Syrians quit north Lebanon, political crisis deepens
Nadim Ladki, Reuters/Beirut
Almost all Syrian troops left north Lebanon on Friday, ending an unbroken 29-year presence and underlining Syria's diminishing role in its small neighbor.
In Beirut, the opposition indicated it would spurn a call by reinstated pro-Syrian Prime Minister Omar Karami for a national unity government, deepening a political crisis ahead of parliamentary elections scheduled for May.
A security source said the Syrians had not yet vacated two intelligence offices and two military posts in and around the northern town of Tripoli, but could do so within 24 hours.
All other positions, including a large base at an airstrip, were evacuated overnight and thousands of soldiers and hundreds of vehicles crossed into Syria, witnesses said.
Syrian forces first entered Lebanon in 1976 early in the civil war. Their numbers have declined to 14,000 from a peak of 40,000, but they had never before abandoned the north.
Syrian troops also continued to return home or move eastwards from the Beirut area in line with a phased withdrawal plan agreed this week amid intense global pressure on Damascus to lift its military and political grip on Lebanon.
Lebanon's pro-Syrian cabinet fell last week after an outcry over the assassination of former Prime Minister Rafik al-Hariri, but Karami was reappointed on Thursday in a move opposition leaders said would only prolong political uncertainty.
"We don't think that this appointment gives the Lebanese hope," Druze leader Walid Jumblatt said in Moscow, describing it as "a disappointment and an extension to the crisis".
A group of Christian MPs said Karami's reinstatement "shows Syria's insistence on maintaining its tutelage policy that was rejected by the Lebanese".
A pro-Syrian political source warned of a power vacuum that could force the authorities to postpone the election.
"The initial reactions of the opposition indicate a refusal to join the government and thus we're heading to a government crisis... which would indirectly scrap the elections," said the source, who asked not to be identified.
A government must be formed soon to allow parliament to issue a law organizing the elections at least a month before they begin. Otherwise the polls would have to be postponed.
Opposition leaders have said they want a cabinet excluding election candidates. They are also demanding a full Syrian pullout, the sacking of pro-Syrian security chiefs and an international inquiry into last month's assassination of Hariri.
Karami will start consulting political and religious leaders, including some in the opposition, on Monday, political sources said. Pro-Syrian ministers dominated his last cabinet.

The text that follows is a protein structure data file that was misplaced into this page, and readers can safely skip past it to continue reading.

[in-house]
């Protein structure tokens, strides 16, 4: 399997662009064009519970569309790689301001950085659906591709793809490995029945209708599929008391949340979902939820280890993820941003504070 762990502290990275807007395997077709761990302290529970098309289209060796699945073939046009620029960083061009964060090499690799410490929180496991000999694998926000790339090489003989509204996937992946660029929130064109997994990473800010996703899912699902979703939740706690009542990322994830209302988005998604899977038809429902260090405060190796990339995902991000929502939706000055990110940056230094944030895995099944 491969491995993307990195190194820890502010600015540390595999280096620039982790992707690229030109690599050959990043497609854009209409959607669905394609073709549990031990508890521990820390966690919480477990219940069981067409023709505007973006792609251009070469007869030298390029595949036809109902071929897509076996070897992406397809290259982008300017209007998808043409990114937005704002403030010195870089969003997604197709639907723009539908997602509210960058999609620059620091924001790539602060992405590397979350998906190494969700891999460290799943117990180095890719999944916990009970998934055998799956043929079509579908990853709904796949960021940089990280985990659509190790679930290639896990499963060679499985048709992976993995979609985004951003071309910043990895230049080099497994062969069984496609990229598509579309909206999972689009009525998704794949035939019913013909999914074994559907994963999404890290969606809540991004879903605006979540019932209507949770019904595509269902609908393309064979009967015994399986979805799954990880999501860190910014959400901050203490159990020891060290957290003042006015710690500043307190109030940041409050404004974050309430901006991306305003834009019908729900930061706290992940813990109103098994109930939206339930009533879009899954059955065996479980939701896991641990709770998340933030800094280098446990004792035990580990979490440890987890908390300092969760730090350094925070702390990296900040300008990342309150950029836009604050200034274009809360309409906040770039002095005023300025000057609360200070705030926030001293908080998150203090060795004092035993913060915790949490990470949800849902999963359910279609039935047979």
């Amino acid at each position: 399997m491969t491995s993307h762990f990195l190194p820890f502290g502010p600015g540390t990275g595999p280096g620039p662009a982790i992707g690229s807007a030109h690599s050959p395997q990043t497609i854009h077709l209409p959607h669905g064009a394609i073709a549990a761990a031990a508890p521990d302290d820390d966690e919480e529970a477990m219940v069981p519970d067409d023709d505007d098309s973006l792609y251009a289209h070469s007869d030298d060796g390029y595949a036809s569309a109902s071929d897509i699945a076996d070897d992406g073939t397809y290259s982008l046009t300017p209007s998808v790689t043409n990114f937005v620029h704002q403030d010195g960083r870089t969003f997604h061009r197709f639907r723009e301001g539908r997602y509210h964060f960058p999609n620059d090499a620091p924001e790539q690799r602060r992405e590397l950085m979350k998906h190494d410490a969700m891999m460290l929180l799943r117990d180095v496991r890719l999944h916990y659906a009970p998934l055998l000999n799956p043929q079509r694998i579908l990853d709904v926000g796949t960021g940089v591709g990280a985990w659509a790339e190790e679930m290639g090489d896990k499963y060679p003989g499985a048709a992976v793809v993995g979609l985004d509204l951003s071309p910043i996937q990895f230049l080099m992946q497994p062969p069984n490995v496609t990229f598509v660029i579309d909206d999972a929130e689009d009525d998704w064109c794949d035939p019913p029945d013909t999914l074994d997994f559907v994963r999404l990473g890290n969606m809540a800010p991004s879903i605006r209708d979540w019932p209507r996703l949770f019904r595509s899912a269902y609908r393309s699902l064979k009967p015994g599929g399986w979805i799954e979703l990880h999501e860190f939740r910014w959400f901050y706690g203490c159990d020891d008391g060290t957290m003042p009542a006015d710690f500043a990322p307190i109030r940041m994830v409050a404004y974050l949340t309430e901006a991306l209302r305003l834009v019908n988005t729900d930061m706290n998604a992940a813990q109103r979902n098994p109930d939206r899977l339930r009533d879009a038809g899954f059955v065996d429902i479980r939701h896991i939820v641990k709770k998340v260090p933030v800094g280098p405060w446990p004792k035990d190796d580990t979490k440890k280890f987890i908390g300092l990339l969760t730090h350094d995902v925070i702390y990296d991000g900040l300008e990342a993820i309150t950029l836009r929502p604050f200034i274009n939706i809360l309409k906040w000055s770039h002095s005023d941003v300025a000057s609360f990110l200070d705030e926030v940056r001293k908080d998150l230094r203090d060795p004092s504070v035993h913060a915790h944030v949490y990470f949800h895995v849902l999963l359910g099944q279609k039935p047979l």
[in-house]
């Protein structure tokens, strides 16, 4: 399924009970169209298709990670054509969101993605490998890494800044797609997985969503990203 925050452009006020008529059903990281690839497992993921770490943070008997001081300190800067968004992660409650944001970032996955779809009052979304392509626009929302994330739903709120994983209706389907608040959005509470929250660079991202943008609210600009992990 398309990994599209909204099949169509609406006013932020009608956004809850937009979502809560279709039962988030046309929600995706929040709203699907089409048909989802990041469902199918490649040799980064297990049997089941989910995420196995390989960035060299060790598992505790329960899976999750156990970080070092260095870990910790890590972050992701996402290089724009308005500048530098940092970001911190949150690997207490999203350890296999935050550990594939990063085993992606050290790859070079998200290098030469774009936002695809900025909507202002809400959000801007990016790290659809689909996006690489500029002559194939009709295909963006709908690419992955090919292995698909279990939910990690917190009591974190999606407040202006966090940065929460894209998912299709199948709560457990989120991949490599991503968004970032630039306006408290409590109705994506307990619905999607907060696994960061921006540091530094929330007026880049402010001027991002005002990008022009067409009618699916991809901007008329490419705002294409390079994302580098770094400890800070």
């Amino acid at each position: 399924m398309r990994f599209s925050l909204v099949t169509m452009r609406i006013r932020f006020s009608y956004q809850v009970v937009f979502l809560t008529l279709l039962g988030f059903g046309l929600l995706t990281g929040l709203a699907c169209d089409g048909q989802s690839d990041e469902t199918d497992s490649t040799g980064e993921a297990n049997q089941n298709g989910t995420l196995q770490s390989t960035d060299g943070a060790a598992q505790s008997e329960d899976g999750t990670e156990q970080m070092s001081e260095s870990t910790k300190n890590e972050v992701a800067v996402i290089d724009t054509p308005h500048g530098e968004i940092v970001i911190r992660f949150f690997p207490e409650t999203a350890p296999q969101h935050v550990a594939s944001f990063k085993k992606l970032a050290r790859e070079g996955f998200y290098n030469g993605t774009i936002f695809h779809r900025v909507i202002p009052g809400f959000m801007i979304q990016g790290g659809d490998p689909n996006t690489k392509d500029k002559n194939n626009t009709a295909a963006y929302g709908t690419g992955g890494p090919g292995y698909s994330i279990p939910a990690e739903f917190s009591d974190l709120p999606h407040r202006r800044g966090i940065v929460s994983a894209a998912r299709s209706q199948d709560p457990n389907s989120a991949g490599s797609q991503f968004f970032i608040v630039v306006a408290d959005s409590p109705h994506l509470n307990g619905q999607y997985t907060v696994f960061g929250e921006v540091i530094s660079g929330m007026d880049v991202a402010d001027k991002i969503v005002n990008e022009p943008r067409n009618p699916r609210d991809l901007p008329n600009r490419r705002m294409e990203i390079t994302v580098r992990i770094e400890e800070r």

The United States, which has been demanding that Syria end its involvement in Lebanon, criticized Karami's reappointment.
UN envoy Terje Roed-Larsen, expected to press for a timetable for a complete Syrian withdrawal in line with a UN Security Council resolution, will travel to Damascus on Saturday for talks with Syrian President Bashar al-Assad.
He is due to meet Lebanese officials in Beirut on Sunday. Lebanon's defense minister has said the first phase of the withdrawal plan, which calls for a Syrian pullback to the eastern Bekaa Valley will be completed next week. Beirut and Damascus will then decide how long any Syrian troops remain.
The UN resolution demands a full Syrian withdrawal, the disarming of militias and free elections.
The Shiite Muslim Hizbollah movement is the only Lebanese militia openly to retain its guns since the 1975-90 civil war.
In a distinct shift of emphasis, U.S. officials now say the Bush administration would accept a political role for Hizbollah, which it classifies as a terrorist group, if it disarmed.
This week Hizbollah showed its political power by drawing hundreds of thousands of people to central Beirut for a pro-Syria rally, dwarfing anti-Syrian protests.
Russia said on Friday that Hizbollah should play a political role. "It is in the interests of Lebanon, and the whole Middle East, for Hizbollah's political role to be taken into account," Foreign Minister Sergei Lavrov was quoted as saying.
He was speaking after meeting Lebanese opposition leader Walid Jumblatt in Moscow. The Druze chief has repeatedly urged dialog with Hizbollah and said it should join any new government formed in Lebanon after the Syrian withdrawal.